The impotent disgust that's shadowed Theroux's recent novels (My Secret History) and travel books (Riding the Iron Rooster)...



The impotent disgust that's shadowed Theroux's recent novels (My Secret History) and travel books (Riding the Iron Rooster) becomes the subject of this one--a gross-out funhouse hall-of-mirrors throwing out riveting images of a murderously self-despising Chicago professional. Parker Jagoda is a conspicuously successful Chicago architect who drives a BMW, eats a diet rigorously purged of fats and artificial coloring (and lectures acquaintances about their own meals), lies compulsively and gratuitously to strangers about himself, recoils distastefully from a Mapplethorpe exhibit even though he likes to meet his obliging wife Barbara in sleazy hotels for role-playing sex games, and places personal ads in tabloids that lead him to the likes of Ewa Womack--who warily refuses the intimacy he craves despite his omnivorous disgust--and to Sharon Moser--whom he bites to death, leading Chicago police to dub him ""Wolfman."" A familiar scenario, right down to Parker's fascinated attraction/revulsion for the Today show. But midway through Theroux's spellbinding tour of his American inferno, Parker begins to change, bolting pastrami sandwiches, visiting Sharon's grave, running out on Barbara and dressing in her clothes, becoming one of those Mapplethorpe subjects whose existence he'd denied, and finally identifying with his victim to the point of picking up men he hopes will kill him. Though his transformation is never quite convincing, his uncompromising slide downward is provocative as Hell. Why wait for the purportedly horrific Bret Easton Ellis when you can enjoy fashionable wall-to-wall yuppie self-loathing and psychotic violence minus the hoopla? Guaranteed to make you feel revolted and outraged--and considerably involved--without worrying that you're contributing to the decline of American publishing.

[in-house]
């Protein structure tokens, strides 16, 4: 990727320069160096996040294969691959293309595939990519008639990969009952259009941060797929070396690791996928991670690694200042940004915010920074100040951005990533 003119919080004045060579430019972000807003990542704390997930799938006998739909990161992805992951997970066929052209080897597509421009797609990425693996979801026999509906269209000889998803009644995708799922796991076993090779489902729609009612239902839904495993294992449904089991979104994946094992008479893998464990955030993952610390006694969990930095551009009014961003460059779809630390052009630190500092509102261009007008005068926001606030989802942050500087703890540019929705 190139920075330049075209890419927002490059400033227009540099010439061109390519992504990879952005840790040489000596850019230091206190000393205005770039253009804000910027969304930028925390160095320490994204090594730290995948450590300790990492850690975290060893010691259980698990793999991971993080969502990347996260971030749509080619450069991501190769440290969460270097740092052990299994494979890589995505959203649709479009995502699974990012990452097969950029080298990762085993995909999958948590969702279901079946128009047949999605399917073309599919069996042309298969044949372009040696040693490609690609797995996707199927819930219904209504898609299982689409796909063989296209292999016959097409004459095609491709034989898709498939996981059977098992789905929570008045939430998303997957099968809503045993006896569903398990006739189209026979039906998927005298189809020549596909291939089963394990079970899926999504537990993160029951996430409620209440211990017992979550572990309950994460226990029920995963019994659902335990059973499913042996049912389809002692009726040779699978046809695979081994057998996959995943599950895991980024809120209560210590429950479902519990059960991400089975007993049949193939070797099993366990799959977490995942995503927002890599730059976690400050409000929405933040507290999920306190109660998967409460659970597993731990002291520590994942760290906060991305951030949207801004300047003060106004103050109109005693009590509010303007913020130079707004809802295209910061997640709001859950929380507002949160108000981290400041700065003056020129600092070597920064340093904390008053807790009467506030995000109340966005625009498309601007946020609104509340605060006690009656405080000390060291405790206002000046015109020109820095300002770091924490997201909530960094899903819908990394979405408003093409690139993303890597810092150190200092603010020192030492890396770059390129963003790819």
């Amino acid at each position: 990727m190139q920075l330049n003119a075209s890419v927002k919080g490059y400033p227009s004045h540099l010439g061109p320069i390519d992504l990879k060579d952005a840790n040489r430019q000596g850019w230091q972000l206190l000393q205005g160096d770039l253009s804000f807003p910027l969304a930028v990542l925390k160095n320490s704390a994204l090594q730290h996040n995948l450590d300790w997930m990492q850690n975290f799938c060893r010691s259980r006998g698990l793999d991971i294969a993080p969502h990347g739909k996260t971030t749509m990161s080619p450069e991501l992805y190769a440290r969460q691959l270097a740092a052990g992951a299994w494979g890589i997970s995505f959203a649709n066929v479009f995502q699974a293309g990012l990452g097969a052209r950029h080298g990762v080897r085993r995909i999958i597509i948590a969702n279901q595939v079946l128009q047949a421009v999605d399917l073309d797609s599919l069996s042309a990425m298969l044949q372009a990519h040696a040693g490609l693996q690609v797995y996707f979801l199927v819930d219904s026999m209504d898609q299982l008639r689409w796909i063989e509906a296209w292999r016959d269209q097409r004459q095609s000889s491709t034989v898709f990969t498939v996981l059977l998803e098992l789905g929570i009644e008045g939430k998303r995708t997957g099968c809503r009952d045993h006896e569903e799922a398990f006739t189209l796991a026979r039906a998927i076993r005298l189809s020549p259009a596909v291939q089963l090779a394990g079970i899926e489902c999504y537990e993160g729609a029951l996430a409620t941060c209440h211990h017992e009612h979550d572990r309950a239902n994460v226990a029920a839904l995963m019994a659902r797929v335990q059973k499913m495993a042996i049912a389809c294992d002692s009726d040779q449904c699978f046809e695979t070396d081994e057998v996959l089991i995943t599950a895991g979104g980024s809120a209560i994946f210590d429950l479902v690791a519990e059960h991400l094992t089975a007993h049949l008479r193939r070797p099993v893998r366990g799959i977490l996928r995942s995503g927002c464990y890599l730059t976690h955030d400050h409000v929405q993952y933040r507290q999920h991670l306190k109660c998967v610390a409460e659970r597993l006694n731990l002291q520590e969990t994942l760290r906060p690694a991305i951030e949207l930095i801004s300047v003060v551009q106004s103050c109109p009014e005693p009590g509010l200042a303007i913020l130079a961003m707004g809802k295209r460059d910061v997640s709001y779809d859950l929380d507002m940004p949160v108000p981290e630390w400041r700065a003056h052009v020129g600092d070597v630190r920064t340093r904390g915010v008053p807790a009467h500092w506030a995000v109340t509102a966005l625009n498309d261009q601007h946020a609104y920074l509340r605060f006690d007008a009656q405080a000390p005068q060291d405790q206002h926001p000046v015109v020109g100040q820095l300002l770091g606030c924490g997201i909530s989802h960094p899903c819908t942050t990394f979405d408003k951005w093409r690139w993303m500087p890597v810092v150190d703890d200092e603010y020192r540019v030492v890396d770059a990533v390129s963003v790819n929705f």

Pub Date: March 1, 1991


Page Count: -

Publisher: Random House

Review Posted Online: N/A

Kirkus Reviews Issue: Feb. 15, 1991

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